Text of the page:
indicated or will be dictated by the pathology of the lesion. However, CT-guided stereotactic biopsy is time-consuming and costly. 9, 18, 20 As the procedure takes place partly in the CT suite, the scanner is temporarily unavailable for other studies. In addition, any changes in localization that might arise during the procedure, such as after aspiration of a cyst, may require a repeat CT scan to recalculate the stereotactic coordinates. To overcome these disadvantages, the search for an alternative technique has recently focused on ultrasound-guided brain biopsy. 3, 5

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Jan Regelsberger, Günter Delling, Michael Tsokos, Knuth Helmke, Gertrude Kammler, Heidi Kränzlein, and Manfred Westphal

than 13% of the patients in our cohort. Alternative diagnostic methods that are sensitive enough to identify cases of NSP but do not involve ionizing radiation or require sedation would be welcomed by physicians caring for these young patients. On the basis of many years’ experience using intraoperative ultrasound in neurosurgery, we have established an ultrasound protocol for analyzing the anatomy of normal and pathological sutures in infants with craniofacial abnormalities. In this study, we report on 100 cases in which NSP was investigated by means of near

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Francis J. Fry, Stephen A. Goss, and James T. Patrick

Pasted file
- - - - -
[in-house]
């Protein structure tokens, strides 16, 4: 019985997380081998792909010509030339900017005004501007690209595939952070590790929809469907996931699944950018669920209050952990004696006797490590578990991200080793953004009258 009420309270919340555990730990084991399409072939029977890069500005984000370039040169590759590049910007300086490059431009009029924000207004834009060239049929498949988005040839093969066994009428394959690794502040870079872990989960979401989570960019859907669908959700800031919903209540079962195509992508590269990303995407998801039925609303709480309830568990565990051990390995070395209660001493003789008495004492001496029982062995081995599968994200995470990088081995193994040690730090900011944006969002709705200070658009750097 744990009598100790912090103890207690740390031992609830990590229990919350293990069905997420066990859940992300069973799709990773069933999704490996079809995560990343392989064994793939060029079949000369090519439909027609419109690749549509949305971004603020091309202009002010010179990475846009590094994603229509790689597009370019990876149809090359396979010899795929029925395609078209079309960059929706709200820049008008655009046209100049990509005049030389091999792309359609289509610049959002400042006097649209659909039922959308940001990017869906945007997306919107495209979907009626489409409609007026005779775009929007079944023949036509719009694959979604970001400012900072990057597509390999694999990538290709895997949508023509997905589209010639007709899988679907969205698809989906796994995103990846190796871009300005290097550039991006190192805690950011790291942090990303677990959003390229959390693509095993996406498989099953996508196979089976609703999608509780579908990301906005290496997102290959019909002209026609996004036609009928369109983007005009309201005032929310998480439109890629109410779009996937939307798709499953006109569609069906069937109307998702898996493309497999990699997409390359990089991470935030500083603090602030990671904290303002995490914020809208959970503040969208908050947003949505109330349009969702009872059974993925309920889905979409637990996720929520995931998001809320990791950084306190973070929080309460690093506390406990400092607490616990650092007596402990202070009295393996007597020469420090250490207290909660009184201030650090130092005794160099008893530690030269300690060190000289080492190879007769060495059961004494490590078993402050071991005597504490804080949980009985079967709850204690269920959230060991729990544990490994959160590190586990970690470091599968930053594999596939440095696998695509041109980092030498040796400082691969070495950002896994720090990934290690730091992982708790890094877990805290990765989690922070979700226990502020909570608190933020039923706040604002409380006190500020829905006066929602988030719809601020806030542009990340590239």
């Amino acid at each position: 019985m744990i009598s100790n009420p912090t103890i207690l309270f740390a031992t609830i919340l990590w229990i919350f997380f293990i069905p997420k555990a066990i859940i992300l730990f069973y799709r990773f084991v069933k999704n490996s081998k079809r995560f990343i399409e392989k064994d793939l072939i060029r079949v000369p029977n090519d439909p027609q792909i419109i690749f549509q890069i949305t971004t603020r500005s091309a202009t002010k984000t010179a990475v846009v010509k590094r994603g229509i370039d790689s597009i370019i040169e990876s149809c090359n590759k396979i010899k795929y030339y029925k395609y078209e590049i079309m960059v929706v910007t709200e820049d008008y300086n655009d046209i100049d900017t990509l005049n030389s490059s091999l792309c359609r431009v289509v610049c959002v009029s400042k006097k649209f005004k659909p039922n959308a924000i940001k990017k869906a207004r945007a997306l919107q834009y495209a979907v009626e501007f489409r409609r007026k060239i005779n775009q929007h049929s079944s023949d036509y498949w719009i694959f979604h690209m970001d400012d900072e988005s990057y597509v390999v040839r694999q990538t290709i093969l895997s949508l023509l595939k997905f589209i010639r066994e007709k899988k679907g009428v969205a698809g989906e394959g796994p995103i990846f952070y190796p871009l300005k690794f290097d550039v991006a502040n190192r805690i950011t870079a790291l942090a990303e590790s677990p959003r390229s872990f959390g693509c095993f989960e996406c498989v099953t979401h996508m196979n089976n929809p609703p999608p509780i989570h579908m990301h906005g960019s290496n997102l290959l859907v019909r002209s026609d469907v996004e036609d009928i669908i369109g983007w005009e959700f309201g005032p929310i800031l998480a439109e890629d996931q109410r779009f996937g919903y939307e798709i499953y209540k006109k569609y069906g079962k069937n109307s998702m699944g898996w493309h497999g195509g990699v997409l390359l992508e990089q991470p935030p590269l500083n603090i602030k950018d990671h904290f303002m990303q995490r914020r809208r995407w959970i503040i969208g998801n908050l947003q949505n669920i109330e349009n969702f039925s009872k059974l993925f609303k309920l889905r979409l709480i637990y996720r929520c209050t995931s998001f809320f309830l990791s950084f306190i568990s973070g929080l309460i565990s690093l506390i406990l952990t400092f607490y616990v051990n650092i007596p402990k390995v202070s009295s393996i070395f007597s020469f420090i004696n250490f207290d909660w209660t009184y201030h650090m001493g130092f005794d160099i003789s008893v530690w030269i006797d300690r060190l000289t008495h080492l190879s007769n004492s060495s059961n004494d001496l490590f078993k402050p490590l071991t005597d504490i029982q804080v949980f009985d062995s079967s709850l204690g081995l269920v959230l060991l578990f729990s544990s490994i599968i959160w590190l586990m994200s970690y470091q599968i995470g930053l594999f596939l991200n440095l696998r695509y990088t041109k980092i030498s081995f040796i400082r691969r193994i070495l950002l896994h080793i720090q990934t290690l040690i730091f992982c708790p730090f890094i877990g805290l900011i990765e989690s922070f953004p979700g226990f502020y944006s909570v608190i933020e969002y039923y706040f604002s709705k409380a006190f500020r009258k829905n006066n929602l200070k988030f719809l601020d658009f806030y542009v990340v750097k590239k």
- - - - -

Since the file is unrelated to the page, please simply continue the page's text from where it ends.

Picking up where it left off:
T he ability to modify brain tissue permanently or transiently at preselected localized sites is an important area of interest to neuroscientists, neurologists, and neurosurgeons. Focused ultrasound has been used in experimental animal brain research for focal modifications of brain tissue, 1, 3, 8, 10, 12 as well as in preliminary studies of the application of ultrasonic techniques for tissue modification in human stereotaxic neurosurgery. 11, 16, 17 Particularly for human therapy, the technique was seriously compromised by the necessity for removal of the

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Nathaniel K. Coulson, Peter A. Chiarelli, David K. Su, Jason J. Chang, Brian MacConaghy, Revathi Murthy, Peter Toms, Terrence L. Robb, Richard G. Ellenbogen, Samuel R. Browd, and Pierre D. Mourad

. Finally, ultrasound image guidance requires a craniotomy for its use, a large hole relative to that needed for catheter insertion, with attendant additional time, and training in the use of diagnostic ultrasound machine, as well as the machine’s presence during the procedure. Given the existing options, an ideal technology for catheter guidance would 1) be portable, for use in a range of settings, 2) allow dynamic choice of trajectory, 3) facilitate rapid setup, and 4) provide guidance based on real-time features of the immediately existing ventricular architecture

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William E. Whitehead, Andrew Jea, Shobhan Vachhrajani, Abhaya V. Kulkarni, and James M. Drake

M inimizing shunt-related morbidity and prolonging shunt survival continue to be important goals for the pediatric neurosurgeon. Despite the relative safety of ventricular cannulation based on surface anatomy, multiple passes and errant catheters are not infrequent, especially in cases of normal-sized or slitlike CSF spaces. A pericallosal artery pseudoaneurysm secondary to errant cannulation of the frontal horn during endoscopy-assisted ventricular catheter placement was recently described in a case report. 8 Intraoperative ultrasound allows real